Buckner Reaching Out Across the Border


Try to imagine visiting the second largest city in the world with 28 million residents. Then think about that city in terms of a two-and-a-half hour flight from Dallas.

I am talking about Mexico City. There are 1.9 million street children in Mexico City, 240,000 of whom are completely abandoned. The number of children roaming the streets in abandonment is larger than the population of most U.S. cities.

Two weeks ago I left for a four-day trip to Mexico City with Dexton Shores, who was already there, and Victor Upton. Dexton is Buckner International's director of ministry development in Mexico and the Borderlands, and Victor is vice president for missions resource.

Rev. Gilberto and Yanina Gutierrez, pastor at Iglesia Bautista Horeb, served as our hosts during this trip. Yanina is the chair of the board for our NGO "Familias Y Niños Buckner" for the country of Mexico.

On Sunday I had the privilege of preaching at the main campus with about 200 in worship and at the new site, El Gran Forum, with about 1,300 in attendance. This was a mountain-top experience with about 30 professions of faith and about 100 folks committing to support the our new collaboration with Horeb, Casa Familia, a group home for children of mothers in prison. Later that afternoon we enjoyed a ribbon-cutting ceremony at Casa Familia with about 100 in attendance. Casa Familia is a collaborative effort between Horeb and Buckner.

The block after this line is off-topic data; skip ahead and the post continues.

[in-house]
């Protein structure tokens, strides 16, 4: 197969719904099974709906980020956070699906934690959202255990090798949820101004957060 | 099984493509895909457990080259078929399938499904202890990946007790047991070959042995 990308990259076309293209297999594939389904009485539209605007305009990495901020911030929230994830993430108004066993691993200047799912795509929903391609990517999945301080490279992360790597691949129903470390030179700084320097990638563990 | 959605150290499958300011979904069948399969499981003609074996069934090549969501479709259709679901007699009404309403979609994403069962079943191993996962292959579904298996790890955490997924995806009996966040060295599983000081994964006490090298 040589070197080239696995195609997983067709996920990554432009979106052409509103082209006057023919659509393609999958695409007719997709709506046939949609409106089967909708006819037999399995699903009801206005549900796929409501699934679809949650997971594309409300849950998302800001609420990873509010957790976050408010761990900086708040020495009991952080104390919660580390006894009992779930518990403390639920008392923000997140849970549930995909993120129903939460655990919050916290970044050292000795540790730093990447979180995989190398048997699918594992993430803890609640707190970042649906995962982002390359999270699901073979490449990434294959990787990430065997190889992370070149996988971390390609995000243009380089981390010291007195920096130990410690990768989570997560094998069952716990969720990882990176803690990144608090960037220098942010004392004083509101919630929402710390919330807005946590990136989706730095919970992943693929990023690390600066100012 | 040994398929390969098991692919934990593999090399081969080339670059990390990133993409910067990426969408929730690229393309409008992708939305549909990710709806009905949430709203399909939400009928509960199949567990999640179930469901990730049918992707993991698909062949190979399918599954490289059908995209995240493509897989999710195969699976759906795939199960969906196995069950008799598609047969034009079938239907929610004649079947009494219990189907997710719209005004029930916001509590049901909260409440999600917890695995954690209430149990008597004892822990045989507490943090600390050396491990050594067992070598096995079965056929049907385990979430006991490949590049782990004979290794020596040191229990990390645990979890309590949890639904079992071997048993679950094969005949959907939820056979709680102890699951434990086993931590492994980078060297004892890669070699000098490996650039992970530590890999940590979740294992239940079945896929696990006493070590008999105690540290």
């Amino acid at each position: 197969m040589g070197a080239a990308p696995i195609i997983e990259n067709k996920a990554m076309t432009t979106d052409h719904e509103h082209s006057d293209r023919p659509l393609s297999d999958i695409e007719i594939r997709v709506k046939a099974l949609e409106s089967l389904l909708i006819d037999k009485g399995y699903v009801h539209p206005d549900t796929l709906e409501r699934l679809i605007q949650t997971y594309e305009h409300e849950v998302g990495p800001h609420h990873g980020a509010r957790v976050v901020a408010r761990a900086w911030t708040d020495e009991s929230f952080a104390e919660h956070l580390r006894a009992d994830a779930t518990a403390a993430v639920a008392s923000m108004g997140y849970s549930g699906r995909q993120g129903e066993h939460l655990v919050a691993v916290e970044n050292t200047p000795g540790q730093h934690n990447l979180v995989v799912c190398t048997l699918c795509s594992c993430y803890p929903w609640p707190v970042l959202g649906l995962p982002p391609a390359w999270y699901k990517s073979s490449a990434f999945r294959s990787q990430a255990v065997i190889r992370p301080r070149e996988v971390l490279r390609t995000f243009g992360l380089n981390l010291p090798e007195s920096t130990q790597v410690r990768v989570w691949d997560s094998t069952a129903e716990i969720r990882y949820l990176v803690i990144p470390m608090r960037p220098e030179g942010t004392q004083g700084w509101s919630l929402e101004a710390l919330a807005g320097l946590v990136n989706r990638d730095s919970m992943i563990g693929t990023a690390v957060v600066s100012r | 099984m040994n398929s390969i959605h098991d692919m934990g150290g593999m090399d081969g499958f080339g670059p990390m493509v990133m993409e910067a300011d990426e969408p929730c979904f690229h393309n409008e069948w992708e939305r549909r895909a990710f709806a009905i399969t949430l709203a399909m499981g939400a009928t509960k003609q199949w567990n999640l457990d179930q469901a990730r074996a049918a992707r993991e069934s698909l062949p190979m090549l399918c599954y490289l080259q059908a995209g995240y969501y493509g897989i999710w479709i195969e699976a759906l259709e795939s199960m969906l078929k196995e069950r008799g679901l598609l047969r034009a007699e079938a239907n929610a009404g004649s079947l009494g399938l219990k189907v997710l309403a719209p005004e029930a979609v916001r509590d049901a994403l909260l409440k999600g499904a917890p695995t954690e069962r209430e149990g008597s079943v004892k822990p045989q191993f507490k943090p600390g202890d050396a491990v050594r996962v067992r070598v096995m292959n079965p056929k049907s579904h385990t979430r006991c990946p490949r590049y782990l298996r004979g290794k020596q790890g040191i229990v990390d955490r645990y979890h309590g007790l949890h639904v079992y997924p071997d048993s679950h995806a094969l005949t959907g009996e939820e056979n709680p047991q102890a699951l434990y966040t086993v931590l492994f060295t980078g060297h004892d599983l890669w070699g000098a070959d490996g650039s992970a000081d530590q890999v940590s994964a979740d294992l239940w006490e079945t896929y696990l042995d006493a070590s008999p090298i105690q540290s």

The next day we visited a drug rehab center for men, a feeding ministry in La Loba area, and the federal prison for women in Mexico City. These are all ministries that Horeb has led over the past seven to 10 years. We are just now finding ways we might augment what God has already placed in their hearts to do.

It is amazing what can happen when you decide to do something as simple as feeding children. That is what La Loba feeding ministry is all about. They impact over 120 children every day with a meal.

These children live in the most impoverished colonias in Mexico City. Through this ministry they receive a meal; the only one most will have that day. They learn how to pray, how to sing praise songs, memorize verses and they hear the gospel.

This is a ministry operated out of a home. I was astounded to hear the life-changing stories that have come as a result of this "good news the poor" ministry. We need Baptist churches from the United States to come alongside and help this ministry. They need a community center to really impact this area of the city. Land and facilities would cost about $60,000.

Words cannot express the heart impact we all felt when we visited the women's federal penitentiary. Most of these women have been separated from their children and most committed a crime and suffer from abuse or mistreatment by the men in their lives.

We met 42 women who sing in a rondalla (musical group). The rondalla is another ministry of Horeb. The song they sang that impacted me the most was "Rebelde" or "Rebel." The one line that hit me was "I am rebellious because nobody has ever treated me with love"

One of the women began to cry as she sang this song, because it was her story. Pastor Gilberto stood to deliver a seven-minute message of God's love. They were spellbound.

I am pleased to say that Buckner is now part of "proclaiming freedom for the prisoners" through this collaboration with Horeb. I was blown away by the impact of this one church and the vision of Pastor Gilberto Gutierrez.

In the last two weeks we have experienced a paradigm shift in our work. I will never be the same after this trip.

Albert Reyes is president of Buckner Children and Family Services. This column is adapted from his blog.

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Tags: Albert Reyes, Mexico, Poverty, Preaching


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